Satakumbha, aka: Sātakumbha, Shatakumbha, Śātakumbha, Śatakumbha, Shata-kumbha, Śatakumbhā; 4 Definition(s)
Satakumbha means something in Hinduism, Sanskrit, Buddhism, Pali. If you want to know the exact meaning, history, etymology or English translation of this term then check out the descriptions on this page. Add your comment or reference to a book if you want to contribute to this summary article.
The Sanskrit terms Śātakumbha and Śatakumbha and Śatakumbhā can be transliterated into English as Satakumbha or Shatakumbha, using the IAST transliteration scheme (?).
Itihasa (narrative history)
Śatakumbhā (शतकुम्भा) refers to the name of a River or Tīrtha (pilgrim’s destination) mentioned in the Mahābhārata (cf. III.82.9, VI.10.18). Note: The Mahābhārata (mentioning Śatakumbhā) is a Sanskrit epic poem consisting of 100,000 ślokas (metrical verses) and is over 2000 years old.(Source): JatLand: List of Mahabharata people and places
Itihasa (इतिहास, itihāsa) refers to ‘epic history’ and represents a branch of Sanskrit literature which popularly includes 1) the eighteen major Puranas, 2) the Mahabharata and 3) the Ramayana. It is a branch of Vedic Hinduism categorised as smriti literature (‘that which is remembered’) as opposed to shruti literature (‘that which is transmitted verbally’).
Śatakumbhā (शतकुम्भा).—A sacred river, considered to be the source of agni. (Vana Parva, Chapter 222, Verse 22).(Source): archive.org: Puranic Encyclopaedia
The Purana (पुराण, purāṇas) refers to Sanskrit literature preserving ancient India’s vast cultural history, including historical legends, religious ceremonies, various arts and sciences. The eighteen mahapuranas total over 400,000 shlokas (metrical couplets) and date to at least several centuries BCE.
Languages of India and abroad
sātakumbha : (nt.) gold.(Source): BuddhaSasana: Concise Pali-English Dictionary
Pali is the language of the Tipiṭaka, which is the sacred canon of Theravāda Buddhism and contains much of the Buddha’s speech. Closeley related to Sanskrit, both languages are used interchangeably between religions.
1) Gold; द्रुतशातकुम्भनिभमंशुमतः (drutaśātakumbhanibhamaṃśumataḥ) Śi.9.9; Mb.3.172.25; N.16.34.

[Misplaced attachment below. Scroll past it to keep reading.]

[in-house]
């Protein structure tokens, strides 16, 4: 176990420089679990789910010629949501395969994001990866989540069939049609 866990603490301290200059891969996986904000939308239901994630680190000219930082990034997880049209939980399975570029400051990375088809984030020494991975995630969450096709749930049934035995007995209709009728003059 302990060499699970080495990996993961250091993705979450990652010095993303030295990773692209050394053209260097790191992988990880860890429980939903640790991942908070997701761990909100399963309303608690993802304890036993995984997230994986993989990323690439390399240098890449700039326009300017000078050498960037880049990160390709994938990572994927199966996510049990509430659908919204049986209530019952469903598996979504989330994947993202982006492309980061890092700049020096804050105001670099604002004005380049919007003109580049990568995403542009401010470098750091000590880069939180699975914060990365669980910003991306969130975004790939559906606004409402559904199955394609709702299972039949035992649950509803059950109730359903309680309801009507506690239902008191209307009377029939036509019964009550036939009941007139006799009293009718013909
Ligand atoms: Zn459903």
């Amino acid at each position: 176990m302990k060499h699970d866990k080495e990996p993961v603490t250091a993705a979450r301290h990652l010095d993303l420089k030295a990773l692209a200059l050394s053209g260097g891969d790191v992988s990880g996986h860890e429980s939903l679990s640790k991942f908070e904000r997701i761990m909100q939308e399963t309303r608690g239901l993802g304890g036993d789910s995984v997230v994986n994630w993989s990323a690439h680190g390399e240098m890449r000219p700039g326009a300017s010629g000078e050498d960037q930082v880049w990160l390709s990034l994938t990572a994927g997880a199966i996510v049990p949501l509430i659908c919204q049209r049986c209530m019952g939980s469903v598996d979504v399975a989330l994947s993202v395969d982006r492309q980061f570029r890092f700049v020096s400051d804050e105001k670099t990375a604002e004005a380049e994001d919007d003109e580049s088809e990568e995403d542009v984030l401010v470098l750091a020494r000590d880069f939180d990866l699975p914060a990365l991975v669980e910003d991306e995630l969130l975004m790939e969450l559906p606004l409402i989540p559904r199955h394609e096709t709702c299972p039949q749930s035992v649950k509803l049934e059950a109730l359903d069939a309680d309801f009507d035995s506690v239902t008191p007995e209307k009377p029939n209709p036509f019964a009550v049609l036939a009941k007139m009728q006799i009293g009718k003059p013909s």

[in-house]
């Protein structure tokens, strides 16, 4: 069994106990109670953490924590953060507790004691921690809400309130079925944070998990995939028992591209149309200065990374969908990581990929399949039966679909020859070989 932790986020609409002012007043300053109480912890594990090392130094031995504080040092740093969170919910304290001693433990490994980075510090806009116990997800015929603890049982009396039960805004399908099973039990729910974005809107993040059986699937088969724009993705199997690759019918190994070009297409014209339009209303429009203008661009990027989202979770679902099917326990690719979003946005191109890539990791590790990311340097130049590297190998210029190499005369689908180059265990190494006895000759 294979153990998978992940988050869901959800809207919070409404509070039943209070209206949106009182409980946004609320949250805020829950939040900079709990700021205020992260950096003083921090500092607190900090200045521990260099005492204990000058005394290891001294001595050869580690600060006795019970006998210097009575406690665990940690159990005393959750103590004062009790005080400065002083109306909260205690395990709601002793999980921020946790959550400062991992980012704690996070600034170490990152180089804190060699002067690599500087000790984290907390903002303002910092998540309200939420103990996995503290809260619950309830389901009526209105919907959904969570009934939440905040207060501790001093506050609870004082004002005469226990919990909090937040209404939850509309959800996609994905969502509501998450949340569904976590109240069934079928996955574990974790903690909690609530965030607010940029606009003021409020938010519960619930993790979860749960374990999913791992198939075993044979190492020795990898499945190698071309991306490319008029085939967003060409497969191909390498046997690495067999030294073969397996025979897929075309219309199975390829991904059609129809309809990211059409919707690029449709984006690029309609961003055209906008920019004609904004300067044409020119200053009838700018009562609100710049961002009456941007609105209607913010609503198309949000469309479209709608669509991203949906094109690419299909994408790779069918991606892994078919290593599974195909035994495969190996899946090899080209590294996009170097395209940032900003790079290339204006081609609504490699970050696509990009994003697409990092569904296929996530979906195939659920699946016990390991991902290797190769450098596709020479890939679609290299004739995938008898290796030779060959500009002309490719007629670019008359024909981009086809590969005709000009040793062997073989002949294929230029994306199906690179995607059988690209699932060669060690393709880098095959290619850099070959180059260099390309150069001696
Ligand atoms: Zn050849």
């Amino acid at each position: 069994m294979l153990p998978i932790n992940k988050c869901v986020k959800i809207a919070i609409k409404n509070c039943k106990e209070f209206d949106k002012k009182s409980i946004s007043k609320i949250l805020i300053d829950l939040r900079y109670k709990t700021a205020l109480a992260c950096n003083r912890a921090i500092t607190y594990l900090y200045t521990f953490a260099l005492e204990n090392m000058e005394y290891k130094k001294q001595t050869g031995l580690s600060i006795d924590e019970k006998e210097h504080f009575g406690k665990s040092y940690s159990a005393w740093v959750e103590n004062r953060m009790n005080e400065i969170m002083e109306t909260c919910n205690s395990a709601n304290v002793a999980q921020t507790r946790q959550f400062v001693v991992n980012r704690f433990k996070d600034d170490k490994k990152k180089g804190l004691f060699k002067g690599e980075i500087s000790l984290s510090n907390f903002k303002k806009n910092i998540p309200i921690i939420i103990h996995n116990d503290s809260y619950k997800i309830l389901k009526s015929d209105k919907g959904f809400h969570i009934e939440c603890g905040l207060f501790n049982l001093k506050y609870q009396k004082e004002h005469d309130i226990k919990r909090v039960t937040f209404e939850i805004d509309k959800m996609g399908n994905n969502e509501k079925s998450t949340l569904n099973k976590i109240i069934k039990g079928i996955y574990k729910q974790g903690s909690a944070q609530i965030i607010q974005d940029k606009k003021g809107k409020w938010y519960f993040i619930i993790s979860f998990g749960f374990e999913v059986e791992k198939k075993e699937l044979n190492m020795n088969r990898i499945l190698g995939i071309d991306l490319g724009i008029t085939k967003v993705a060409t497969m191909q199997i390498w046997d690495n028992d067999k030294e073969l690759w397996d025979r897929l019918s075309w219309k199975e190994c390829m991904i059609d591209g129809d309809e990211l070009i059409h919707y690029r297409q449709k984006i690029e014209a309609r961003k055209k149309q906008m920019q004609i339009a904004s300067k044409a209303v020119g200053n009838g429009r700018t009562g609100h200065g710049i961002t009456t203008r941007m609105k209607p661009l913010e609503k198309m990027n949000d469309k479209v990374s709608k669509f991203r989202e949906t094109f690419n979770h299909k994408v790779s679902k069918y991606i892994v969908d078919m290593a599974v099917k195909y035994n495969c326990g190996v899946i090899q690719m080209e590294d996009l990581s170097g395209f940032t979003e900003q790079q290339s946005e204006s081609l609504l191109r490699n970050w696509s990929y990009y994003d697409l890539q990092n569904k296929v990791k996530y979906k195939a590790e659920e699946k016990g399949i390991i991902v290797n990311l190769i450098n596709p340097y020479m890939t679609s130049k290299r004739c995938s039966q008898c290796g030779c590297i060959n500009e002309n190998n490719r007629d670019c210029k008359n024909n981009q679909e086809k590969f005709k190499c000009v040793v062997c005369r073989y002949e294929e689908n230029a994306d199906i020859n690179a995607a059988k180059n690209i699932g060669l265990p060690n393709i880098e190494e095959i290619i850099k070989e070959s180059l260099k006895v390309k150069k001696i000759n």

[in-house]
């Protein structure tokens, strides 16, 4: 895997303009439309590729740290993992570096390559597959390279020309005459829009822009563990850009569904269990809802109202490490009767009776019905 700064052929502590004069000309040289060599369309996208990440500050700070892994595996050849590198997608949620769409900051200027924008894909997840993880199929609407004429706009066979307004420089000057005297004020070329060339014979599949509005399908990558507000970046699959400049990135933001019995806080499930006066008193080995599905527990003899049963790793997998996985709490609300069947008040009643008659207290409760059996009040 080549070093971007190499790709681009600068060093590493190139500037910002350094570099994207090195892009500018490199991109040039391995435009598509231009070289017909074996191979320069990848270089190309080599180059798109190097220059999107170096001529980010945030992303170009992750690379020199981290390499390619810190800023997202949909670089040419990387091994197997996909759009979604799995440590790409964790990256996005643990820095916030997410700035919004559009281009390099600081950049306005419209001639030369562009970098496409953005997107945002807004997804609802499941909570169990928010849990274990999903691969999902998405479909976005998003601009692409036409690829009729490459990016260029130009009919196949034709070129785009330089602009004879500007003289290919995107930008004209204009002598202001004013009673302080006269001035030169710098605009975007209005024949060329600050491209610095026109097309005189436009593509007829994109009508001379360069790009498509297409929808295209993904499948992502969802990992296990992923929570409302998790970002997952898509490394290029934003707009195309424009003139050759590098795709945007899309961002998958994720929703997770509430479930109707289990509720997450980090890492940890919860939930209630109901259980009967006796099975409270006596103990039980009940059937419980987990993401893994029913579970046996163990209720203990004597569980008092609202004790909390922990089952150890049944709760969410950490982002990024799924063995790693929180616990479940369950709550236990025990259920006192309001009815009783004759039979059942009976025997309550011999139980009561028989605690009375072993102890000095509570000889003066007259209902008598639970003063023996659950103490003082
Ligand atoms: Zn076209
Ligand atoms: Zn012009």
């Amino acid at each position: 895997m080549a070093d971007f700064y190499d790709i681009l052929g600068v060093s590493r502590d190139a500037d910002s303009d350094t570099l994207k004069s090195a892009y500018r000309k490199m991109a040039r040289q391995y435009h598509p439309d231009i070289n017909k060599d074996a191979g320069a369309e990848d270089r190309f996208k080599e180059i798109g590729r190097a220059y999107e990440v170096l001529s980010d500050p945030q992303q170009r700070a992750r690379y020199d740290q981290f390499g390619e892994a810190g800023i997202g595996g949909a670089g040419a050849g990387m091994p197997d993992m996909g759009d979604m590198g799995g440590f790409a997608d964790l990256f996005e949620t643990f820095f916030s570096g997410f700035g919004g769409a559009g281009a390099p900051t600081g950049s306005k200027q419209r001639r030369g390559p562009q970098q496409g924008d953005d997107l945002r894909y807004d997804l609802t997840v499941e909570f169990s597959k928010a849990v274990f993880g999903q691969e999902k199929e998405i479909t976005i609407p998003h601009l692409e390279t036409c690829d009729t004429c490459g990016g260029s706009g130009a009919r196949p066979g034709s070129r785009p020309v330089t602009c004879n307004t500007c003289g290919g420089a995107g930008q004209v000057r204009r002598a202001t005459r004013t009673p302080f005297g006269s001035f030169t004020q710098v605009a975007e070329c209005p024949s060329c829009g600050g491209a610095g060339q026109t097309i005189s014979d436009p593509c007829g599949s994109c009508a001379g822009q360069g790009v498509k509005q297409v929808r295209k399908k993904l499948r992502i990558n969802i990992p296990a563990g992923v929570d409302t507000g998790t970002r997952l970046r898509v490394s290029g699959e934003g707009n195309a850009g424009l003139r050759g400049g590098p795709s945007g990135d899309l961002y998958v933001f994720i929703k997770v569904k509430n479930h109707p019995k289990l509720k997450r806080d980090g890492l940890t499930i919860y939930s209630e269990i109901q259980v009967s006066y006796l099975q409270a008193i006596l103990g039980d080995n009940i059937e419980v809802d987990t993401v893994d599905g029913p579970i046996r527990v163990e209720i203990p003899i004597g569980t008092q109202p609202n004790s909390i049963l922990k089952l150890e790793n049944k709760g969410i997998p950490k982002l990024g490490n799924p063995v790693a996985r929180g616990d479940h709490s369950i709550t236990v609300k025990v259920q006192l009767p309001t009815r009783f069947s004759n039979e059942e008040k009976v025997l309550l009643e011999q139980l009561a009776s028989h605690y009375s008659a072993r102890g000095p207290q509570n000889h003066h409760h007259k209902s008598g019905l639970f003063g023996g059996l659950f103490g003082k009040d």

2) The thron-apple (dhattūra).
Derivable forms: śātakumbham (शातकुम्भम्).
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1) Name of a mountain (where gold is said to be found).
2) Name of a sacrifice; शतकुम्भं नाम यज्ञ- मनुभवितुं महर्षेर्धौम्यस्य आश्रमं गता इति (śatakumbhaṃ nāma yajña- manubhavituṃ maharṣerdhaumyasya āśramaṃ gatā iti) Madhyamavyāyoga 1.
Derivable forms: śatakumbhaḥ (शतकुम्भः).
Śatakumbha is a Sanskrit compound consisting of the terms śata and kumbha (कुम्भ).(Source): DDSA: The practical Sanskrit-English dictionary
Sanskrit, also spelled संस्कृतम् (saṃskṛtam), is an ancient language of India commonly seen as the grandmother of the Indo-European language family. Closely allied with Prakrit and Pali, Sanskrit is more exhaustive in both grammar and terms and has the most extensive collection of literature in the world, greatly surpassing its sister-languages Greek and Latin.
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Search found 4 books and stories containing Satakumbha, Sātakumbha, Shatakumbha, Śātakumbha, Śatakumbha, Shata-kumbha or Śatakumbhā. You can also click to the full overview containing English textual excerpts. Below are direct links for the most relevant articles:
The Mahabharata - Third Book (by Krishna-Dwaipayana Vyasa)
List of Mahabharata people and places (by Laxman Burdak)
The Nilamata Purana (by Dr. Ved Kumari)
The Vishnu Purana (by Horace Hayman Wilson)